Day Rates May Satisfy Highly Compensated Exemption from FLSA Overtime
The Fair Labor Standards Act generally requires employers to pay employees overtime compensation, unless an exception applies. For instance, an employer is exempt from the requirements of the FLSA where the employee satisfies the "highly compensated employee" exemption. Judicial interpretations of this exemption and others are shifting, as reflected by a recent Fifth Circuit case, Faludi v. U.S. Shale Solutions, L.L.C., No. 17-20808 (2019).
In Faludi, plaintiff Jeff Faludi worked as a consultant for an oil and gas services company, defendant U.S. Shale Solutions, L.L.C. Under the employment agreement, U.S. Shale paid Faludi $1,000 per day for every day he worked in Houston and $1,350 per day for every day he worked outside of Houston. Also under the agreement, Faludi was required to submit invoices to U.S. Shale twice a month for payment.
After leaving U.S. Shale in 2016, Faludi sued for unpaid overtime that he alleged was owed under the FLSA. U.S. Shale argued that it was exempt from the overtime requirements of the FLSA, partly because Faludi qualified as a highly compensated employee. Under the regulations in effect at the time of Faludi's employment, this exemption generally applied to employees who made $100,000 or more per year, customarily and regularly performed certain exempt duties, and received at least $455 of compensation per week on a salary basis. The district court agreed with U.S. Shale that Faludi satisfied the highly compensated employee exemption and granted it summary judgment.
On appeal, the parties agreed that Faludi received the requisite annual compensation and that he performed the requisite duties. Thus, the sole issue was whether Faludi was compensated on a salary basis of not less than $455 per week. Faludi argued that he was not paid on a "salary basis," defined in the regulation as "regularly receiv[ing] each pay period on a weekly, or less frequent basis, a predetermined amount constituting all or part of the employee's compensation, which amount is not subject to reduction because of variations in the quality or quantity of work performed." Because Faludi's payment was calculated per day, rather than on a "weekly, or less frequent basis," Faludi contended that he could not be exempt.
The Fifth Circuit disagreed, holding that Faludi's daily rates satisfied the highly compensated employee exemption. The court reasoned that the regulation did not explicitly require compensation to be calculated at a weekly or less frequent basis, but only received on a weekly or less frequent basis. Because Faludi was paid $1,000 per day, he received at least $1,000 per week in any workweek. Thus, Faludi's twice-a-month receipt of at least $1,000 per week fit the "salary basis" regulation, and, consequently in this case, the highly compensated exemption.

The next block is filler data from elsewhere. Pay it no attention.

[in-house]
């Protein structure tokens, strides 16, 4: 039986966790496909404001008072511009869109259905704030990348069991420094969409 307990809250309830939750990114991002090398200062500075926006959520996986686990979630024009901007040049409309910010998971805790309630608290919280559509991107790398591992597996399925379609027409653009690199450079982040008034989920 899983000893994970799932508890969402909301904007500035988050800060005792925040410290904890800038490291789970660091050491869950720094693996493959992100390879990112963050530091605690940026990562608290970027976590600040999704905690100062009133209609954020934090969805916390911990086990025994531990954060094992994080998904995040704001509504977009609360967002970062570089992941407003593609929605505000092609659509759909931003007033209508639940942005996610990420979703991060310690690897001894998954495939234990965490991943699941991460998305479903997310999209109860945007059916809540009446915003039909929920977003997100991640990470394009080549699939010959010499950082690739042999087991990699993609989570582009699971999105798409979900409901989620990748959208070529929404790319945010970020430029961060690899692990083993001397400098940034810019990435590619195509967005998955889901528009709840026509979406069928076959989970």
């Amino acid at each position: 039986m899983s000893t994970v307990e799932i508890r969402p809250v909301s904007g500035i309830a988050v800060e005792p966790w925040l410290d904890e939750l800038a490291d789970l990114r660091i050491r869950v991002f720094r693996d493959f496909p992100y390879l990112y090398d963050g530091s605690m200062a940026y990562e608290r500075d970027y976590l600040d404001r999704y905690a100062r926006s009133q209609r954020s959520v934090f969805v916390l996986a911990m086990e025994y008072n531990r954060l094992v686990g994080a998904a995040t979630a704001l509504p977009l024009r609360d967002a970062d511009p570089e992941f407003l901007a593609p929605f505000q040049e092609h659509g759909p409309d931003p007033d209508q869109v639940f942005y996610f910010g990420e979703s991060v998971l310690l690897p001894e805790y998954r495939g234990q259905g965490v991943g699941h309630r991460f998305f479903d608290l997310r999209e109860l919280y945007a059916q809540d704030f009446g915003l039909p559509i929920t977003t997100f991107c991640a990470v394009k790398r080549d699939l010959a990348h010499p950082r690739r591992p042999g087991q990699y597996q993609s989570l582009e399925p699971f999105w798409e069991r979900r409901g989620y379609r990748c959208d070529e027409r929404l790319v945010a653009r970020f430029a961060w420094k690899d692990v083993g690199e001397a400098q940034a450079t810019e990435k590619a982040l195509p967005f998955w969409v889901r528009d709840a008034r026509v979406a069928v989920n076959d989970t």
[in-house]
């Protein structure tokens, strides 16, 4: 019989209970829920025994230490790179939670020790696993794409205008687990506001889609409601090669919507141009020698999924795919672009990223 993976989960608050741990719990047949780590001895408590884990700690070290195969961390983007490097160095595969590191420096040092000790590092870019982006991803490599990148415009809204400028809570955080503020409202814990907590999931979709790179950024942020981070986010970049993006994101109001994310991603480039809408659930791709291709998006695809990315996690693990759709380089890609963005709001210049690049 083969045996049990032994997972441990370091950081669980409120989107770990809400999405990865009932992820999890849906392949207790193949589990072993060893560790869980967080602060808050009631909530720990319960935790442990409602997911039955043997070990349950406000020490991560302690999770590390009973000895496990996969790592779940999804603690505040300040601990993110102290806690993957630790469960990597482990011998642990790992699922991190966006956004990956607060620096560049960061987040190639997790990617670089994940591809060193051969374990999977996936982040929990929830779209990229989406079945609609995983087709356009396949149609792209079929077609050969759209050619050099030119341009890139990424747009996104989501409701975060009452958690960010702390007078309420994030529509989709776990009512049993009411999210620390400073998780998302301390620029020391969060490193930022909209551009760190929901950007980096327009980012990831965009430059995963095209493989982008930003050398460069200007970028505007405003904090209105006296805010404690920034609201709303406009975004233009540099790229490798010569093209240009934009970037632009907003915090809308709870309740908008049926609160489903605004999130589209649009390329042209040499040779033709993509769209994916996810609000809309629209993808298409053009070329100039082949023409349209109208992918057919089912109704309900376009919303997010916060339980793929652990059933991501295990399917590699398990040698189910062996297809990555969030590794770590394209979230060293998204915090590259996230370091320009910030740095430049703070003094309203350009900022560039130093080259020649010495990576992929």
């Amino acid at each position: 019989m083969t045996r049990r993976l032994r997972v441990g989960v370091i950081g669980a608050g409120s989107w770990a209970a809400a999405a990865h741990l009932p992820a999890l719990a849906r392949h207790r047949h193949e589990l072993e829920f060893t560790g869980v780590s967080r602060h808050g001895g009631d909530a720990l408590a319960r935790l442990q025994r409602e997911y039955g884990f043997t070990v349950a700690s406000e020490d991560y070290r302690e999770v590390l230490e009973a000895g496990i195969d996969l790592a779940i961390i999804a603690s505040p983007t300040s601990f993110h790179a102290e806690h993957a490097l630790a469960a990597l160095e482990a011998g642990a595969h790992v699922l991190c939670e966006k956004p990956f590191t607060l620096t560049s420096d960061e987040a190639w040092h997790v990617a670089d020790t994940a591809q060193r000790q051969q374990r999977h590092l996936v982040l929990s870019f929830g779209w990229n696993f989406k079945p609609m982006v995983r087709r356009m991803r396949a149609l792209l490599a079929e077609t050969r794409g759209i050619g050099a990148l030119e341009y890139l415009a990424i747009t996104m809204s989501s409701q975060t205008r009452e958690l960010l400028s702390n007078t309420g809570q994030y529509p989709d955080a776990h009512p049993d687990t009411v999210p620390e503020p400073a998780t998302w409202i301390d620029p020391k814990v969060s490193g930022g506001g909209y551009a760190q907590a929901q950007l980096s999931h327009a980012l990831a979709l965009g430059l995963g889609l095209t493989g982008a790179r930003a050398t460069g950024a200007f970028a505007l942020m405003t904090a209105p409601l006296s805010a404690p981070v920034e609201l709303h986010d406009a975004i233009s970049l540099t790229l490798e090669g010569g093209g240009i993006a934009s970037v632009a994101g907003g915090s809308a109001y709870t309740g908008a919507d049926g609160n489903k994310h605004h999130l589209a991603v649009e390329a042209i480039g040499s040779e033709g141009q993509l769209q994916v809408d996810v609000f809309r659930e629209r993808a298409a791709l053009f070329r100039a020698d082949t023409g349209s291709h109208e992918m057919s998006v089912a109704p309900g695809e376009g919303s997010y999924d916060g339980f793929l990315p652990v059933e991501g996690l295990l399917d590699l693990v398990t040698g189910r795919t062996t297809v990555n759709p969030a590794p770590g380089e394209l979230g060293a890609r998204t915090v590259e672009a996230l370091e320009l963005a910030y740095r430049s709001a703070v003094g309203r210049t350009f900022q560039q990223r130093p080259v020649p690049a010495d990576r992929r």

This facet of the Fifth Circuit's holding is significant for both lawyers and employers alike. Of note to lawyers, it signals a shift in the Fifth Circuit's interpretation of FLSA regulations following Encino Motorcars, LLC v. Navarro, No. 16-1362 (2018). The Supreme Court in Encino Motorcars abolished the long-standing rule that FLSA exemptions be interpreted narrowly against the employer in favor of a "fair reading." Before Faludi, the Fifth Circuit distinguished statutory text from regulatory text, noting that pre-Encino cases interpreting FLSA regulations remained good law. See Amaya v. Noypi Movers, L.L.C., No. 17-20635 (2018).But Faludi, making clear reference to Encino Motorcars, shows the Fifth Circuit engaging in a fair reading of regulatory text. Indeed, Faludi's interpretation of the salary basis regulation contradicts that of the Sixth Circuit in Hughes v. Gulf Interstate Field Services, No. 17-3112 (2017), decided before Encino. Faludi thus demonstrates the limited precedential value of pre-Encino cases and invites novel argument for statutory and regulatory interpretation of FLSA exemptions.
Faludi also has practical impact to employers that utilize day rate pay schemes. Faludi stands for the proposition that a day rate of pay may, in some instances, satisfy the highly compensated employee exemption. But the court's holding examined here is limited to the interpretation of the regulation defining "salary basis," only one of many components of the exemption, and, of course, is limited to the facts of the case. Navigating the requirements of the FLSA is critical for employers, but Faludi illustrates the potential value in an employer's creative yet "fair reading" of the statute and regulations. Of course the risk of taking an untested position – as U.S. Shale did in Faludi – is that, if unsuccessful, liability for FLSA violations includes payment in damages of any unpaid overtime, reasonable attorney's fees and costs, and, in some cases, liquidated damages.